The Etymologicon: The little wonder that left its author lost for words

A witty tome on etymology has become a surprise bestseller

Each year the book world seems to throw up yet another wildly unexpected bestseller, the kind of title publishers hope might become a January novelty, but which goes on to outsell everything in its wake. But how on earth, in an era when bestsellers tend to be heavily advertised cookbooks or else vampiric sagas, does it happen?

Previous holders of this seasonal accolade have included Ben Schott's Schott's Miscellany, a clever compendium of what Stephen Fry described as "essential trivia" (and which spawned several sequels), and Lynne Truss's witty plea for grammatical adherence, Eats, Shoots & Leaves. The latter sold in millions around the world.

This year's proud recipient is Mark Forsyth and his delightful book The Etymologicon: A Circular Stroll Through the Hidden Connections of the English Language. Like those bestselling predecessors, it's essentially a book for viewers of QI, witty and erudite and stuffed with the kind of arcane information that nobody strictly needs to know, but which is a pleasure to learn nonetheless. An example: Farts, he writes, are quickly delivered and slowly forgotten. Any accompanying smell quickly peters out, but did you know that the French word for fart is peter, and that from peter comes petard, which means a little explosive?

The book is, by the author's own admission, "absolutely a defecatory volume."

Forsyth, a 34-year-old Oxford graduate, and now journalist, became convinced that he was not alone in his love of the origin of words, and in 2009 started a blog about them, The Inky Fool. The site quickly began amassing 4,000 hits a week, and came to the attention of Icon Books, a small independent publisher, who took a punt on it. They published in November.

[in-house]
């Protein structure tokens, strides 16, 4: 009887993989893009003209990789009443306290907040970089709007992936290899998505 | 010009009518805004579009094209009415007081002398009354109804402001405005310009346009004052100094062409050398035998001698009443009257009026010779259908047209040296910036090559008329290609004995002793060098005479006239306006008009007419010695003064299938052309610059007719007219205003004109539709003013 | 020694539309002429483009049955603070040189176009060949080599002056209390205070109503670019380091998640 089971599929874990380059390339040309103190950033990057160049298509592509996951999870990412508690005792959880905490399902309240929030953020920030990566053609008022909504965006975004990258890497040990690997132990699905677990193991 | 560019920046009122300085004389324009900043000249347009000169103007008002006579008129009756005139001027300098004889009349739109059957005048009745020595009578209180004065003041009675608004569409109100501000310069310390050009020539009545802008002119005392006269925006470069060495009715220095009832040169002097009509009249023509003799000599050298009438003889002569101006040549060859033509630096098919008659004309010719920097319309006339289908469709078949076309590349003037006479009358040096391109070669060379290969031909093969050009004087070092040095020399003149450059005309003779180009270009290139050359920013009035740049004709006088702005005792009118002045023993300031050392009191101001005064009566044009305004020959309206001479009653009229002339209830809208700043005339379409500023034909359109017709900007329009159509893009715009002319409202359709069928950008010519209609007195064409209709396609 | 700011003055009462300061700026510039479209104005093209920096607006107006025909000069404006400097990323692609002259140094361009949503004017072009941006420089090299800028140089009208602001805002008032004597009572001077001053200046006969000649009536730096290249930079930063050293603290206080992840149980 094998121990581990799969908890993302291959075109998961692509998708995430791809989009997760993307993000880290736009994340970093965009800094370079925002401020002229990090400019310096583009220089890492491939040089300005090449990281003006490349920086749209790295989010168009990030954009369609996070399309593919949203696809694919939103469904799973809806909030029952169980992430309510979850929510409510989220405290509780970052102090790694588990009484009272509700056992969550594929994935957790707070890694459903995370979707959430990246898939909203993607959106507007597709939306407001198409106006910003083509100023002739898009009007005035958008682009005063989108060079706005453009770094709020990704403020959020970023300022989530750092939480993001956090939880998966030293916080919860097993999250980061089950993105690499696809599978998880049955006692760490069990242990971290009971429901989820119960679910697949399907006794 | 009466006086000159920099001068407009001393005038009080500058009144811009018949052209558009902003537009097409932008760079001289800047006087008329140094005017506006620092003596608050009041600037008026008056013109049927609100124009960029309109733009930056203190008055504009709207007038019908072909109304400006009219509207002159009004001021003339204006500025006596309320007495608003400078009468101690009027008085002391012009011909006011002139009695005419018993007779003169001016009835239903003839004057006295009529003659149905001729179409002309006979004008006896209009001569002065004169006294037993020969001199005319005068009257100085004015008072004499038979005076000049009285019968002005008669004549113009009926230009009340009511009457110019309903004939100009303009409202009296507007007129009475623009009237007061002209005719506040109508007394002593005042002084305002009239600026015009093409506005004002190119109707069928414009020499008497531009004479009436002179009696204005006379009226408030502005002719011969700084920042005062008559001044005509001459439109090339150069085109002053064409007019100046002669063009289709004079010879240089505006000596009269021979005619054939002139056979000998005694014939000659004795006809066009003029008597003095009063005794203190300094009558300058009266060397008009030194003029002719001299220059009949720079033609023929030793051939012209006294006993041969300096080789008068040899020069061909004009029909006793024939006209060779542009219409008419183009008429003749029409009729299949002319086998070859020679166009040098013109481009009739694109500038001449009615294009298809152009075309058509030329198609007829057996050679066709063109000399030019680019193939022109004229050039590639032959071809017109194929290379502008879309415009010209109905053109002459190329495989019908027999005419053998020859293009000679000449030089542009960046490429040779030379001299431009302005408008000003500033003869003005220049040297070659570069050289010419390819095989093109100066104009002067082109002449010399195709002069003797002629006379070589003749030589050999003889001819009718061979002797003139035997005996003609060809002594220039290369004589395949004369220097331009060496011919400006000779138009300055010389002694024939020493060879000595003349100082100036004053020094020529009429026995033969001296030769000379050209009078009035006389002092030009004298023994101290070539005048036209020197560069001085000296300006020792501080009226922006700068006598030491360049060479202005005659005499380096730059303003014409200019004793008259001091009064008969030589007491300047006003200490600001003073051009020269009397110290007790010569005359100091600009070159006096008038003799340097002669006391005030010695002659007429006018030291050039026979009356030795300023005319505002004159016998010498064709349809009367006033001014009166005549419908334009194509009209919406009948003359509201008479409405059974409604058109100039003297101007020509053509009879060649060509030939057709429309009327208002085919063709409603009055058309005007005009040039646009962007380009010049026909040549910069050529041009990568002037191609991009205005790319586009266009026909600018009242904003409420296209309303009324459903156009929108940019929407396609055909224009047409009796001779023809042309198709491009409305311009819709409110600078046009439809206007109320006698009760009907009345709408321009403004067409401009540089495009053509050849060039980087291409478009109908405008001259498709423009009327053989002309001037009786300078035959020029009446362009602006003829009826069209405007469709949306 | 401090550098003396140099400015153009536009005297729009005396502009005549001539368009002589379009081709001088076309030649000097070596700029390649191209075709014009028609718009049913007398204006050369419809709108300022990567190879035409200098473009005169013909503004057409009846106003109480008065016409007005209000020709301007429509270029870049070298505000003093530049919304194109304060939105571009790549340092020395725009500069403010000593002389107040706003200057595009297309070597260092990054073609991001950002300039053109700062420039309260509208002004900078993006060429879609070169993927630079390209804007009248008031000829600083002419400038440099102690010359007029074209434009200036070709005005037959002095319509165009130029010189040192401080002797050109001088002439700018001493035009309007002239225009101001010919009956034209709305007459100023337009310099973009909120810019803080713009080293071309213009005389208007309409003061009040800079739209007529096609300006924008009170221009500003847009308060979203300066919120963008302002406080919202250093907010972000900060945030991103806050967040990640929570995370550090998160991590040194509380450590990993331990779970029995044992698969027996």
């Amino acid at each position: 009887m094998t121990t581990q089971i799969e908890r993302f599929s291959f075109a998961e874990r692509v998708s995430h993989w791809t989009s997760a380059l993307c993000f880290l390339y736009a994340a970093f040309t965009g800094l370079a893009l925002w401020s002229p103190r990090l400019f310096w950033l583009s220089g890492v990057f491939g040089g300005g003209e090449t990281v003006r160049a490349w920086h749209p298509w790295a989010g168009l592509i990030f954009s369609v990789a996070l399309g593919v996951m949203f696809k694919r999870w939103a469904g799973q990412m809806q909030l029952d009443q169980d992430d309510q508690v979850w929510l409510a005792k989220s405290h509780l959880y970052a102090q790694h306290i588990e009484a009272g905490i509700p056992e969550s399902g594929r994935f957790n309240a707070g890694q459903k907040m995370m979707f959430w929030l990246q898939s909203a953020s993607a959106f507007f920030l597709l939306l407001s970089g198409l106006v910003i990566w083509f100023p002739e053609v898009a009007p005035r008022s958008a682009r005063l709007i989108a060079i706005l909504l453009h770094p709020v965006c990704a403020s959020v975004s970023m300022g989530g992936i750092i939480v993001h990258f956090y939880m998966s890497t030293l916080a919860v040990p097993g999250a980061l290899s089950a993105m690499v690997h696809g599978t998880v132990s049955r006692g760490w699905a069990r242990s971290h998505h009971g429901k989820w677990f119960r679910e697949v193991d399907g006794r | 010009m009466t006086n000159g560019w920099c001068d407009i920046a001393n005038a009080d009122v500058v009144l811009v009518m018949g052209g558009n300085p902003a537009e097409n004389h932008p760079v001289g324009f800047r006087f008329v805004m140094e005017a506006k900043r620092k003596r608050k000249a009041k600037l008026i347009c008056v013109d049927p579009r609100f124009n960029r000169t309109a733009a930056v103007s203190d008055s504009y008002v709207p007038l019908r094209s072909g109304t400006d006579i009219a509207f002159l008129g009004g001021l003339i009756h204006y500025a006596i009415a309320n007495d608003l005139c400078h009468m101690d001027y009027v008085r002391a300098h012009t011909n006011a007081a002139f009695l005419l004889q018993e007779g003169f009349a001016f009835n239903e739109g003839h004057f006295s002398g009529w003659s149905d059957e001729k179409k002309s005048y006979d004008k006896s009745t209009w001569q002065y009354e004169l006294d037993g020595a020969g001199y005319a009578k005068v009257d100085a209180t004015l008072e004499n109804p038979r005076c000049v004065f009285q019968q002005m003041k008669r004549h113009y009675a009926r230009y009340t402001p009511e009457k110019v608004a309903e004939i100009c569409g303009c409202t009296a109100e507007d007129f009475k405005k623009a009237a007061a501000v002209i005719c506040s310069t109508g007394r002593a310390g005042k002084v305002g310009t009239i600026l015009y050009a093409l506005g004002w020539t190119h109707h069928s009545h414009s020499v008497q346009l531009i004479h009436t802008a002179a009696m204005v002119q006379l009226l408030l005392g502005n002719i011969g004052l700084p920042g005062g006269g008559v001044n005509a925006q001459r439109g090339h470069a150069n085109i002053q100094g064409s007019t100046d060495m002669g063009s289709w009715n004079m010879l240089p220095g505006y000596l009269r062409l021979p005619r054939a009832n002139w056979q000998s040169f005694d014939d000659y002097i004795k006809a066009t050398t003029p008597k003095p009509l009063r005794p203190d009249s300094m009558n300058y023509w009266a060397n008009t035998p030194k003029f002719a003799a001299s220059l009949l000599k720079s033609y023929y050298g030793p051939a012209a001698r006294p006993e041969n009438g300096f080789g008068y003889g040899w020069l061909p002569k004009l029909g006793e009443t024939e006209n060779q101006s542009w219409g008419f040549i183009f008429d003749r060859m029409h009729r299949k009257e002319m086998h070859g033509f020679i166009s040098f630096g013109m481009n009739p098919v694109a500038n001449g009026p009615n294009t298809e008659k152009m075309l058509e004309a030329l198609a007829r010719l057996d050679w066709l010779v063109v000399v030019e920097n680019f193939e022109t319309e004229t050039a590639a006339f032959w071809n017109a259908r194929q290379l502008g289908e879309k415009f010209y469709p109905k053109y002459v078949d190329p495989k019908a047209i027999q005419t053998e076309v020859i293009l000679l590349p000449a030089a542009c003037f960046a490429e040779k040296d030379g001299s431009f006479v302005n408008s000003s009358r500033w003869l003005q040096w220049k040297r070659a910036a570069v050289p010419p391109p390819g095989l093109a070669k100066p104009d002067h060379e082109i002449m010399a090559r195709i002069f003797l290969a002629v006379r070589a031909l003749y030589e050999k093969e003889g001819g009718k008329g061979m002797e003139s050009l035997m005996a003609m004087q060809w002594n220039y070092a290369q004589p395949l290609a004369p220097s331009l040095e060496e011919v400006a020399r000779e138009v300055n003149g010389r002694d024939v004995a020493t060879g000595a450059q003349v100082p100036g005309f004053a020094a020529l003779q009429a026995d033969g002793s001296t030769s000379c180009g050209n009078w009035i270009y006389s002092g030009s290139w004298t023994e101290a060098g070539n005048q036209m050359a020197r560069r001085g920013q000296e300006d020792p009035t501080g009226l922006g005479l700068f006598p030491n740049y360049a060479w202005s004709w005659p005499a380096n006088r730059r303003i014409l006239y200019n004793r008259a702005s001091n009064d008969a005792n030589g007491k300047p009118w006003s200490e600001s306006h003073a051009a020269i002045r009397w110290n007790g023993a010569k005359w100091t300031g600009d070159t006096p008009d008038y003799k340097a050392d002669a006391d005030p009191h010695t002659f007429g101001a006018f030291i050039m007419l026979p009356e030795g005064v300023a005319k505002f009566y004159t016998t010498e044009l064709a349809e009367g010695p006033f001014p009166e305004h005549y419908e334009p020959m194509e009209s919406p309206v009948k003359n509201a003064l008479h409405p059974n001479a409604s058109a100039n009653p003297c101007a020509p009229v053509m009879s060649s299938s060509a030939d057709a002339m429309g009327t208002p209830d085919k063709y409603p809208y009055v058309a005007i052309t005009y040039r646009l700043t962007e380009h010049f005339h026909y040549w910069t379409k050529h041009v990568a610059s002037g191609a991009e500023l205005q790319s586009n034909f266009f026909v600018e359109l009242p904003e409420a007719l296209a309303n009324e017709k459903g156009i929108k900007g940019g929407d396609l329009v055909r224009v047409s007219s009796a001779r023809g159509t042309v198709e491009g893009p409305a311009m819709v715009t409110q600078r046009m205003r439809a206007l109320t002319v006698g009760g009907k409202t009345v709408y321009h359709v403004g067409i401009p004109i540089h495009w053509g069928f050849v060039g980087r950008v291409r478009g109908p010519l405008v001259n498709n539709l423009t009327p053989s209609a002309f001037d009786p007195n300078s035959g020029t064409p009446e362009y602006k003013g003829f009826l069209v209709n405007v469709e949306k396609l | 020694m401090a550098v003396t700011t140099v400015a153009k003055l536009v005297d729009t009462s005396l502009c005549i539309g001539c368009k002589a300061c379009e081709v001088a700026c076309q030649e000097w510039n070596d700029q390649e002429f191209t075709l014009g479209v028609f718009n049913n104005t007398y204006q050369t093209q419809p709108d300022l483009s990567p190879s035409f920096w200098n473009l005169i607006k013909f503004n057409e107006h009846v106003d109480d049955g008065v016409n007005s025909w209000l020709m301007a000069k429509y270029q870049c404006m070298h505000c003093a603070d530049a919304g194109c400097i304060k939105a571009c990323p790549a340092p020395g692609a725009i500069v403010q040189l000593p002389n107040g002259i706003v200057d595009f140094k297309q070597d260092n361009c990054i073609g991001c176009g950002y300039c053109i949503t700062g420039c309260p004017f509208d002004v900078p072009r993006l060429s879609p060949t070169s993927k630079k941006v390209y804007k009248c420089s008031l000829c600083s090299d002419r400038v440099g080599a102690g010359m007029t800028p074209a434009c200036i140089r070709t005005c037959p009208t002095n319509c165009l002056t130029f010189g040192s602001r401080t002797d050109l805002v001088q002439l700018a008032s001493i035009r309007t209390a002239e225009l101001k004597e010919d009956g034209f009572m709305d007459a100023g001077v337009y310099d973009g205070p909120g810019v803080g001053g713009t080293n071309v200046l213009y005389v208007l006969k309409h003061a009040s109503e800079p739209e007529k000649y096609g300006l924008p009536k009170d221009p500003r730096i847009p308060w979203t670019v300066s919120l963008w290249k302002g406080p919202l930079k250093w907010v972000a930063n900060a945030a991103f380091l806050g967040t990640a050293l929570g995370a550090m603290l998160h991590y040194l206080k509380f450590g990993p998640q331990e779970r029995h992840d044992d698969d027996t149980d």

The Etymologicon swiftly picked up positive early press, not just in the broadsheets but also the nation's leading tabloid.

"That was a particular moment of victory," Forsyth says, smiling. "I'd written a book that mentions De Quincey and John Dalton, and I end up with a half-page spread in The Sun."

Advanced publicity, and good reviews, sustained decent, if ultimately modest, sales: "The most sober expectation I had was that it might make it into the top 100," Forsyth says.

By mid-December, it had seemingly had its moment, peaking at a respectable 250 on Amazon's bestseller list. But then, in late December, windfall: Radio 4 made it Book of the Week. Within an hour of transmission, it had risen 100 places, and by that evening, to No 12. Forsyth was pinching himself.

"I spent the entire Christmas period constantly clicking "refresh" on Amazon, and watching it climb even higher," he recounts, still incredulous.

Three days before Christmas, this little book that looks at the origins of the word testicles and examines why Thomas Crapper's surname has become slang for number twos, reached No 1.

Almost a month on, it's still in the top five, now a bona fide word-of-mouth sensation. The more it sells, the more it sells – at last count a full 50,000 copies. Small fry compared to Jamie Oliver perhaps, admits Icon MD Philip Cotterell, but significant for an independent publishing house.

"Nobody knows what the winning formula of an unexpected bestseller is," Cotterell says, "and so we can only ever rely on instinct and judgement, belief and luck."

The publisher is understandably overjoyed, not merely at his author's success, but what it also suggests about the reading public in general.

"It goes to show that people still want to buy books that are well produced and possess a certain amount of imagination," he says. "That's our aim with every book, of course, but when all the component parts come together in just the right way, the results speak for themselves."

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